Salome’s Dance to Freedom?

He – John the Baptist, that is – got beheaded for a party.  Just goes to show, it’s not good to be invited to those sorts of parties.
I wonder how mandatory Salome’s presence was.  Was she there by choice, or because she didn’t dare not be?  I wonder how many beheadings Salome had seen, given her nonchalance (at least, Scriptures doesn’t, so far as I know, mention that she went into a private room to barf), perhaps quite a few, but you know, maybe that particular head was the one that changed her life for a different road than the one she was going down.  Wasn’t her mother the one who had a grudge against John, not Salome?  Can only hope.  She might not have cared either way.   I wonder what Herodias did with it.  I wonder if Salome ever danced again.
I hear about the Baptist’s beheading, and there’s always these up-tight Catholics who dissect the whole hilarity as though its participants were frogs.  As though Salome was a lewd little chit, and perhaps she was.  But the Herodians never sounded like a particularly healthy family.  I wonder if King Herod abused Salome.  I wonder if she performed that dance, lewd or not, as a sort of insurance against being beaten the next day, or worse.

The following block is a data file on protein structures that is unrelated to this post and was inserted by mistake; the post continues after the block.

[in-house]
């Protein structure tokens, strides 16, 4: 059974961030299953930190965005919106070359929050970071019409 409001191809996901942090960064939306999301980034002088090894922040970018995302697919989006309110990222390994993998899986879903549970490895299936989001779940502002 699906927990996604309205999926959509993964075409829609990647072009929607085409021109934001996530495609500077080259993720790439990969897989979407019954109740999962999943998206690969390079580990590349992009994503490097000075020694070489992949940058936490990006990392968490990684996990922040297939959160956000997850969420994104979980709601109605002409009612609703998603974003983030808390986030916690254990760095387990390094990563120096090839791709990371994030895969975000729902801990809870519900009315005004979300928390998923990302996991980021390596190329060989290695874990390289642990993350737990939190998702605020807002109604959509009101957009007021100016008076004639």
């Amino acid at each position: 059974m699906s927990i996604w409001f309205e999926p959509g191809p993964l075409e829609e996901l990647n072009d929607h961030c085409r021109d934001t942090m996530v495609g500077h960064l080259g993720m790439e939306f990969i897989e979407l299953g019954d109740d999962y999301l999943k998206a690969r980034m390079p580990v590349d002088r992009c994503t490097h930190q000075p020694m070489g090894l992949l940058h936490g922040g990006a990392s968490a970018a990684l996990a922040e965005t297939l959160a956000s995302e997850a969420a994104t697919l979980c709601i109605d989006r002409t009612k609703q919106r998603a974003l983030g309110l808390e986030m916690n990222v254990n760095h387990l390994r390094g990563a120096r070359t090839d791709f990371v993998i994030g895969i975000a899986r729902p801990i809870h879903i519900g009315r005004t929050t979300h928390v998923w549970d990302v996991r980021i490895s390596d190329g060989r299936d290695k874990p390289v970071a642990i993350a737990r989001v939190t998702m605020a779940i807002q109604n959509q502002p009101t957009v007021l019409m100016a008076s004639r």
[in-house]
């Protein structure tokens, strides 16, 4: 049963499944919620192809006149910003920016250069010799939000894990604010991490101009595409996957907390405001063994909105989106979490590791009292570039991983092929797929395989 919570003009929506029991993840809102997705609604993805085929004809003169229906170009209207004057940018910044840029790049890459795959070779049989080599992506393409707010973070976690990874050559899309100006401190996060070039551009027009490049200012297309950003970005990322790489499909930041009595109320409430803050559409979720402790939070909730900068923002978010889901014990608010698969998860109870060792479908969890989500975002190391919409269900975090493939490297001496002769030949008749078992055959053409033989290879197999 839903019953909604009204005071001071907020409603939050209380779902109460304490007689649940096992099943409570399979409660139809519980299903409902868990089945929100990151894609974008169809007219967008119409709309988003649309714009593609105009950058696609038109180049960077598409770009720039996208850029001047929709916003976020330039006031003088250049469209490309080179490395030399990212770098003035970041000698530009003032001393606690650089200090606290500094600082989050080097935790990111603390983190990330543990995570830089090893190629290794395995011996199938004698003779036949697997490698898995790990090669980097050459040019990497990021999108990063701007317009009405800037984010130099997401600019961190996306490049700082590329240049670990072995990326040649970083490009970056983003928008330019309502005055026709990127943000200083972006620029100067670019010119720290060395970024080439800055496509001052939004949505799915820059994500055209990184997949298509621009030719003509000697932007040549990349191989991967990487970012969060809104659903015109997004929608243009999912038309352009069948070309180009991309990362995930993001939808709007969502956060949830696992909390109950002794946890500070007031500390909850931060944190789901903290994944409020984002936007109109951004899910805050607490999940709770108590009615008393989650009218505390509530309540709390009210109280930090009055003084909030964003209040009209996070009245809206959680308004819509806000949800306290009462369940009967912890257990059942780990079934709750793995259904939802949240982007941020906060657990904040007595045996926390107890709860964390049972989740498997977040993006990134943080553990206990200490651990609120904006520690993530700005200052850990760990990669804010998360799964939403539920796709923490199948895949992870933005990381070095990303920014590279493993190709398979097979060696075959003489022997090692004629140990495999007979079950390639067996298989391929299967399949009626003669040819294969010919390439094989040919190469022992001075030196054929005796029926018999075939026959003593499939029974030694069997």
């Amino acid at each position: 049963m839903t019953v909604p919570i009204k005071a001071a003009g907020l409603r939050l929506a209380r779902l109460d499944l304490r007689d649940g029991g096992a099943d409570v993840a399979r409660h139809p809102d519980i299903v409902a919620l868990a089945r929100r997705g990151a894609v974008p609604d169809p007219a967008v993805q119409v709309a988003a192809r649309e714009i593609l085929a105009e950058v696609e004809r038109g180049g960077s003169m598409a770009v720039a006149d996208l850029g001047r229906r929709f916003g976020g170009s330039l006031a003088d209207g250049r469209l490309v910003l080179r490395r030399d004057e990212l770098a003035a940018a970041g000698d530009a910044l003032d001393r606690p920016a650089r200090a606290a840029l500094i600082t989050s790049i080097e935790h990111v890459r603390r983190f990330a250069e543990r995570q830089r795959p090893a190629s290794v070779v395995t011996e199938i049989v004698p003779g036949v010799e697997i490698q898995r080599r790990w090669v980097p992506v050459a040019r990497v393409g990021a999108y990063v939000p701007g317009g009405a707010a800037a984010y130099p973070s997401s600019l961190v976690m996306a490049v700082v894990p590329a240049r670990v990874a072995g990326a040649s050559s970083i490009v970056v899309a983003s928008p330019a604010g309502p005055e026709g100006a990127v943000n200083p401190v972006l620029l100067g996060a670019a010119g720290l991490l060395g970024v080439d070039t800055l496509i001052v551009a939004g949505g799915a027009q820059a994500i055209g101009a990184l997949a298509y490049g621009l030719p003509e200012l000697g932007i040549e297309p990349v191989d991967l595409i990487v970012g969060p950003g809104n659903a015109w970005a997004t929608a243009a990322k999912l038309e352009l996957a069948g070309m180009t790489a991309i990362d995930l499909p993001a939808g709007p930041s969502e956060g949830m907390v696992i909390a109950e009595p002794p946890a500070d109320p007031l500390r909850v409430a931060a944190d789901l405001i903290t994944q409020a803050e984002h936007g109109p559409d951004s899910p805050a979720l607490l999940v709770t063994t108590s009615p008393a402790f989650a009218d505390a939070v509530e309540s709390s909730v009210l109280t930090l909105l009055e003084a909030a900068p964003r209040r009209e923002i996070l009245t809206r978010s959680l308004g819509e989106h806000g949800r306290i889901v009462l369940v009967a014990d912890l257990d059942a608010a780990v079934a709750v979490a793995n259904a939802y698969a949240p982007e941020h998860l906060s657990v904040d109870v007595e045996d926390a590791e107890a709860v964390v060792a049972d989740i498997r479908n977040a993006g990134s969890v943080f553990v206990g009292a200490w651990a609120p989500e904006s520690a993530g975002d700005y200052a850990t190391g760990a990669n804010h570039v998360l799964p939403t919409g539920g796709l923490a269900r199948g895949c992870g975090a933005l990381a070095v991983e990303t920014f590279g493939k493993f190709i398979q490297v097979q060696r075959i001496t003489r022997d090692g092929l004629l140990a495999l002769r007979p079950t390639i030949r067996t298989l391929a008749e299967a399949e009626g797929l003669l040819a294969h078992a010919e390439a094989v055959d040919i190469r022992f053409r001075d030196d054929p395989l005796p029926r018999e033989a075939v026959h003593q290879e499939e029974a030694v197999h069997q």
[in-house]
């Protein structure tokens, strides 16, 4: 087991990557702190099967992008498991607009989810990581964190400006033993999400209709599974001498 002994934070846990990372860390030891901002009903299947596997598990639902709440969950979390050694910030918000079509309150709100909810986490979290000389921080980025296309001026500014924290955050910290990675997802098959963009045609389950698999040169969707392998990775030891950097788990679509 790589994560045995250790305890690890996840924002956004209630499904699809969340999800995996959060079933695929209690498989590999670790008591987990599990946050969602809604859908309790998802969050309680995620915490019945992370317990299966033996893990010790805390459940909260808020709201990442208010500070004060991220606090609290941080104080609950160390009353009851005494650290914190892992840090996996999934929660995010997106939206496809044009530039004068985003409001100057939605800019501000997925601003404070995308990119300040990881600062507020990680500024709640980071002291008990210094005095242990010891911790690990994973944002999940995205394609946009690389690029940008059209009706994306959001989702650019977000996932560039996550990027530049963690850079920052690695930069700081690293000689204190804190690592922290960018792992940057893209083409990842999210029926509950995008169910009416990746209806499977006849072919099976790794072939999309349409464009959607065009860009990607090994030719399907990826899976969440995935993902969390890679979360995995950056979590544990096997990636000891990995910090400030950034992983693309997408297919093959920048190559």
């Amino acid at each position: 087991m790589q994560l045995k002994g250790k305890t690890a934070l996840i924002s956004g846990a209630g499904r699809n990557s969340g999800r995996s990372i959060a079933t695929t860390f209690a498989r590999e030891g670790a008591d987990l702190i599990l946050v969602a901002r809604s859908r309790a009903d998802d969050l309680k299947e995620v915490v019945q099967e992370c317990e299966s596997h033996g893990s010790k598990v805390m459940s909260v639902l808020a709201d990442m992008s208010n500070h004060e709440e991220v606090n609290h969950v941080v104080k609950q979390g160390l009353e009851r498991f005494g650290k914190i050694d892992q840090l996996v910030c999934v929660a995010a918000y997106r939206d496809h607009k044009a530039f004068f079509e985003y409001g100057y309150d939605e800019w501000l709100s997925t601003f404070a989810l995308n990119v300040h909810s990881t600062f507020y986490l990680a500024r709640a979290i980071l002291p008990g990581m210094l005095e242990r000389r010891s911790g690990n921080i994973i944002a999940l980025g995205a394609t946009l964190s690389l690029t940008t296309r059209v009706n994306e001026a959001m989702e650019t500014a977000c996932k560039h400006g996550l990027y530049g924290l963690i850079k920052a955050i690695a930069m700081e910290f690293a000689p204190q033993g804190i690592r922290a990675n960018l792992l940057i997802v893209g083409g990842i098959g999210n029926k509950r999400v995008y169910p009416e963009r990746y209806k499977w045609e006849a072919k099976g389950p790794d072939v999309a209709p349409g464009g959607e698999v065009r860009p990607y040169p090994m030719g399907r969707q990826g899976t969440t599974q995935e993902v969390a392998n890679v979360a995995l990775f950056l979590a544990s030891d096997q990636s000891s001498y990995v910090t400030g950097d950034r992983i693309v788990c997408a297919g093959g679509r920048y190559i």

I wonder if she would have gone to her mother to ask for advice if she had known what her mother would tell her to ask for.
I wonder if she made the request because she hated John the Baptist, or was terrified of her mother.
Given the likelihood that domestic violence existed in Salome’s narrow little world, I’d bank on the latter.
Salome’s been dust in her grave for two thousand years.  Seems like a long time to keep on looking down on a girl, even a silly or evil one, and I doubt she was either.  What Salome was, most likely, was a survivor in a frightening, perpetually dark world of enemies, trapped in a palace she would never escape, because where would she go?  Girls like her, if they refused to perform in palaces, performed in the streets.  She lived in a time when it wasn’t uncommon for parents to sell their children into slavery.  As a girl, she was worthless to King Herod, except for her entertainment value, and she knew it.
John the Baptist wasn’t a guy to mince his language, but it would surprise me if he had a harsh word for Salome.   I wonder if instead he performed one last mighty deed, after the line of the old prophets who could call down fire from heaven.  But it was a secret miracle, hidden away like an execution in a prison.  But I wonder if the Baptist’s head on a platter was the price of Salome’s freedom.  We’ll never know, but if it was, I wouldn’t be surprised if he paid it gladly.
He was laughing, you know, when he saw the executioner step into his cell, sword in hand.
Heads on platters are funny, especially from the platter-view.